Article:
The Pointless Tyranny of Exams

Sam Warren-Miell 27 May 2019
Image credit: Cambridge Assessment

Everyone I know is stressed. My friends are gloomier, more subdued. College is too quiet. This is because we are in exam term, the third of the Cambridge year set aside for revision, examinations, and a sliver of celebration. One is ‘in’ exam term in the same way one is ‘in’ a country: there is a national culture, customs to learn, etiquette to observe. The official language is competitive self-deprecation, mumbled late at night across library tables. The national colours are biro black and highlighter yellow.

But what if we were to ask: why? Why is our education organised around terminal, interminable, examinations? We all have some idea why we did so many exams at school: so we could get here, to the proverbial ‘good university’. But we’re here now, and still doing the same thing. Why?

The answer can’t be that exams are necessary to test ability or knowledge, because the course itself does this. Even if we were to accept the premise that education equates to acquiring these ‘skills’, we could note that a Cambridge humanities student writes at least one essay a week, and discusses it for an hour, often one on one, with an academic – surely a much more thorough and effective method of testing (and improving) ability than a three-hour examination. This isn’t even to raise the question of what speed and memorisation, crucial to exam success, actually have to do with academic study.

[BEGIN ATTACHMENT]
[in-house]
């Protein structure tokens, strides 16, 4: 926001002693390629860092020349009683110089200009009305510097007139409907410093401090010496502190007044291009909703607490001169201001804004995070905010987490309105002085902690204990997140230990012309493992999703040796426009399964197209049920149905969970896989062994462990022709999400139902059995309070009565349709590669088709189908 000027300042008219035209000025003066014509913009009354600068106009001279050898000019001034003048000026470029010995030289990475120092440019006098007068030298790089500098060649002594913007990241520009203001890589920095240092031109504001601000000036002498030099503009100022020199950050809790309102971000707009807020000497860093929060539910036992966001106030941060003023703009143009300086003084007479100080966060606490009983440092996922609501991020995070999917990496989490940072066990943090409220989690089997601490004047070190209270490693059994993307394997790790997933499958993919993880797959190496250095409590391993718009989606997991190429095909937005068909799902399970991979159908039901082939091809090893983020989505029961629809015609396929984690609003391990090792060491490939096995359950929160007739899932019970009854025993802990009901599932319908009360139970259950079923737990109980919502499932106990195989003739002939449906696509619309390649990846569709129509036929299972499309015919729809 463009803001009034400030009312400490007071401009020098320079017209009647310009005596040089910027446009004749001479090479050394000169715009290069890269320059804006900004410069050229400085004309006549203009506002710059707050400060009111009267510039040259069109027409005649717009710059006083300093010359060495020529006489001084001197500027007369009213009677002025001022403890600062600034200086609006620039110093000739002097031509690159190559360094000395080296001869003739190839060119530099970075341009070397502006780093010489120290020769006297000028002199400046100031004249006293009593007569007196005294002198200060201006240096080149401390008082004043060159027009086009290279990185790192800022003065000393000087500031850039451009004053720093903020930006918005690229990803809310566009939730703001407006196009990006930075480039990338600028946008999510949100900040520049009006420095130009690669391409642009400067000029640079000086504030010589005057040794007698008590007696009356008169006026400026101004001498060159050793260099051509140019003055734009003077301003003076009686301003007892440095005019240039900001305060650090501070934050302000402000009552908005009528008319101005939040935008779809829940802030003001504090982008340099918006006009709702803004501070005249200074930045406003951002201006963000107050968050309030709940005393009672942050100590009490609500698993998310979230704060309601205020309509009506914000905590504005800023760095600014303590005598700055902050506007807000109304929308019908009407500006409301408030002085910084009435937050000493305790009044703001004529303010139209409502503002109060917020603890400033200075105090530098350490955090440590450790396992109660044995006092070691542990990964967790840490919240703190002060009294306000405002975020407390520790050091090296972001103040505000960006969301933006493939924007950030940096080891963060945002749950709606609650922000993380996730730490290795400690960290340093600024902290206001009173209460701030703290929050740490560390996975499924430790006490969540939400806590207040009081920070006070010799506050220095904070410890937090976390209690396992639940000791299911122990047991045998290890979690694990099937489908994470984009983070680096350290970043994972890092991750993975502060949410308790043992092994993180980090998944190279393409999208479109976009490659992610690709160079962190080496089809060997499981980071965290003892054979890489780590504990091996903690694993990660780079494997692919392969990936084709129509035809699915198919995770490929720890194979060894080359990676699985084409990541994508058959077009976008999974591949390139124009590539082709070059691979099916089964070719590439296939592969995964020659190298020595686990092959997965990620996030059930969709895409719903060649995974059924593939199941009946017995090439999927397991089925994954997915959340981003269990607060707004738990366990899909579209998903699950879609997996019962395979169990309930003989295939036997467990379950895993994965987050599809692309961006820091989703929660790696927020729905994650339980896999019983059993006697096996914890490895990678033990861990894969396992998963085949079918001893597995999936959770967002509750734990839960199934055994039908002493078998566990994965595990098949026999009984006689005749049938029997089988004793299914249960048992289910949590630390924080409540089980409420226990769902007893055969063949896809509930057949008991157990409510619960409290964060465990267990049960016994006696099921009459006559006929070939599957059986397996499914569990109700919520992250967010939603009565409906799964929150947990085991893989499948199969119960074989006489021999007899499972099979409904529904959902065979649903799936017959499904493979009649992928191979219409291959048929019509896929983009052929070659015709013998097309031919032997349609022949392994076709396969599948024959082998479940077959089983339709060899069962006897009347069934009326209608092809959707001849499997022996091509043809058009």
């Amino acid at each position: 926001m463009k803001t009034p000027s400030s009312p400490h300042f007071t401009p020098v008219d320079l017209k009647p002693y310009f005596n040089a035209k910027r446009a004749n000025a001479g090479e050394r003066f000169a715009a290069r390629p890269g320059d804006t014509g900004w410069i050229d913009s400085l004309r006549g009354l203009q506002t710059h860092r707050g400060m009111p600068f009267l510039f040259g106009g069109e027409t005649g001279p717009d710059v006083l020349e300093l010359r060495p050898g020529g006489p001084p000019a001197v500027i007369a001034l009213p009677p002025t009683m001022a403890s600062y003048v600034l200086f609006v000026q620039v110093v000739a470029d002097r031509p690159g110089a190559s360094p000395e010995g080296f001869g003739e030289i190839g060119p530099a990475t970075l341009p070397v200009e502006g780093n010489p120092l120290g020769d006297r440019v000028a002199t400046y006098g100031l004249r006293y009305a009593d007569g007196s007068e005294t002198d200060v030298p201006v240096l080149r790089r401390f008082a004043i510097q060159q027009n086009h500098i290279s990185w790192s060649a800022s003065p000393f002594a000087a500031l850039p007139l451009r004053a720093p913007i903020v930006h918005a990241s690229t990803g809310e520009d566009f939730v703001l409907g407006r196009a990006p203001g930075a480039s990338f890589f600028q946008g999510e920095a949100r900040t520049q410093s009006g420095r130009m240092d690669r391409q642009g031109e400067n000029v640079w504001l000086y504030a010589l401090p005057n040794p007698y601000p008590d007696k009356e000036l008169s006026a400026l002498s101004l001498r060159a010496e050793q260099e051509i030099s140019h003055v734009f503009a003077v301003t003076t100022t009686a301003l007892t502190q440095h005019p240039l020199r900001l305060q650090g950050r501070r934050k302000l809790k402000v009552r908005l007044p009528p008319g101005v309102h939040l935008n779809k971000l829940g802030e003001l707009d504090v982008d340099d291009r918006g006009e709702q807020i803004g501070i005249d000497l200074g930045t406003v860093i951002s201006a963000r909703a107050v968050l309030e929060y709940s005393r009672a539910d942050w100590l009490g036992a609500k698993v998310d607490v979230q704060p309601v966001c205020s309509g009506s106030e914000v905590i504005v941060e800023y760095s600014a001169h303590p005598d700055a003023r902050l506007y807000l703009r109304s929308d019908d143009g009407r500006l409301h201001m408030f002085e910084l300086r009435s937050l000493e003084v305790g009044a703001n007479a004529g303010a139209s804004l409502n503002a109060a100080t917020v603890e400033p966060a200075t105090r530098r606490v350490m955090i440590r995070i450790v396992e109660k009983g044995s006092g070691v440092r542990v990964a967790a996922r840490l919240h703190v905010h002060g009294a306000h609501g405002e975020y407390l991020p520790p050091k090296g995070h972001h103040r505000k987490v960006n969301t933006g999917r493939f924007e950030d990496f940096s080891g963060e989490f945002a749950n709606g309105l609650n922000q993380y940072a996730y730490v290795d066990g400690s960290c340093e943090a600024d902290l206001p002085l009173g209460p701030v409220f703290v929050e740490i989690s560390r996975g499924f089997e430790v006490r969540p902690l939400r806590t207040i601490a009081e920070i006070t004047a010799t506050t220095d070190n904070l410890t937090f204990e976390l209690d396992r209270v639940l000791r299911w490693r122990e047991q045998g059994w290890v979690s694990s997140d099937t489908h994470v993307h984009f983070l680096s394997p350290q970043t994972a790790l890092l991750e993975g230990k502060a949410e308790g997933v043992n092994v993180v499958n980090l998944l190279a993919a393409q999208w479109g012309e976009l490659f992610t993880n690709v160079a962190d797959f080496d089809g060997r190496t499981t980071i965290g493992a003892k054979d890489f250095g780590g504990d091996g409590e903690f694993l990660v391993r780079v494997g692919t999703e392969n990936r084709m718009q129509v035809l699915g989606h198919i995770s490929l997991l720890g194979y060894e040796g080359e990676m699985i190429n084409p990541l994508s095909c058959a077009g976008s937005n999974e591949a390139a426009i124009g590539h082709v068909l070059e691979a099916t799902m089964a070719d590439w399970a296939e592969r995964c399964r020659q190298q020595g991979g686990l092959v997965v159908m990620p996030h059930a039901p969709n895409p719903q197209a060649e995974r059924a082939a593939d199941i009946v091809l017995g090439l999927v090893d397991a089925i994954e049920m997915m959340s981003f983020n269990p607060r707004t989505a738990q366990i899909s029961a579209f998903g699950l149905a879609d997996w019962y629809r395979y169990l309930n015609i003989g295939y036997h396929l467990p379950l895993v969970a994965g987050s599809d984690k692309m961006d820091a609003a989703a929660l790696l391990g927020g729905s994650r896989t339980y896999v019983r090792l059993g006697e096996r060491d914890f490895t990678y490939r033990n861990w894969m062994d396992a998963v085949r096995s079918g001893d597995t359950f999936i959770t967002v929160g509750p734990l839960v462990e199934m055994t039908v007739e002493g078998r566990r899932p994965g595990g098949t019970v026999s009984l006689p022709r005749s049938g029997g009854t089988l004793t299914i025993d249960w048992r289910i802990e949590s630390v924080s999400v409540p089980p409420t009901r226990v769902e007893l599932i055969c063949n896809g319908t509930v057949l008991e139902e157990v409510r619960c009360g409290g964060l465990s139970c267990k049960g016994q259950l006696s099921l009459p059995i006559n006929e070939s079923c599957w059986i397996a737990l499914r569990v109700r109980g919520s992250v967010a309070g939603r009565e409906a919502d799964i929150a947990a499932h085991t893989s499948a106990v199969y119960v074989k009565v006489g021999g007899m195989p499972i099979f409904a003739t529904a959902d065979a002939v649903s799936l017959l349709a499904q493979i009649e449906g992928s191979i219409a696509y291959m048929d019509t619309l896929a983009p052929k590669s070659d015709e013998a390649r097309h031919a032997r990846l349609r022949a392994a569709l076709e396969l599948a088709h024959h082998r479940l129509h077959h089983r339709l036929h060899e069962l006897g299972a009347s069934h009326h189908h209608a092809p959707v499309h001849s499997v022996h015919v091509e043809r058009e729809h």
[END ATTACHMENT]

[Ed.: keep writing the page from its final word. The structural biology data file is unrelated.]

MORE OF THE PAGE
No, the real purpose of exams is to evaluate students with a numerical figure, so that a hierarchy of attainment can be produced. This predominantly serves as a tool to allow employers to rank candidates quickly and efficiently. This in turn explains why exams have become a more and more central part of university education the more the latter has been subordinated to the requirements of the market. Despite obligatory murmurs to the contrary, the academy hasn’t resisted this process, since by and large it has allowed it to carve out a niche in the world of modern global capitalism, as the trainer of what are called ‘skilled workers’.

Once education finds itself the servant of economy, which does not in itself have anything to do with education, it takes on certain attributes which circumscribe its nature. The Greeks had a name for the result of this: sophistry. A sophist is someone who, in return for a significant amount of money, teaches the young elite the knowledge and technical know-how it needs to gain power and wealth in the state. When Socrates posed the question of whether truth did in fact have anything to do with this kind of know-how, a new discipline called philosophy was born. His student, Plato, started a school, where questions regarding truth could be posed and discussed. Membership was free and women were admitted. It was called the Academy, and there were no exams.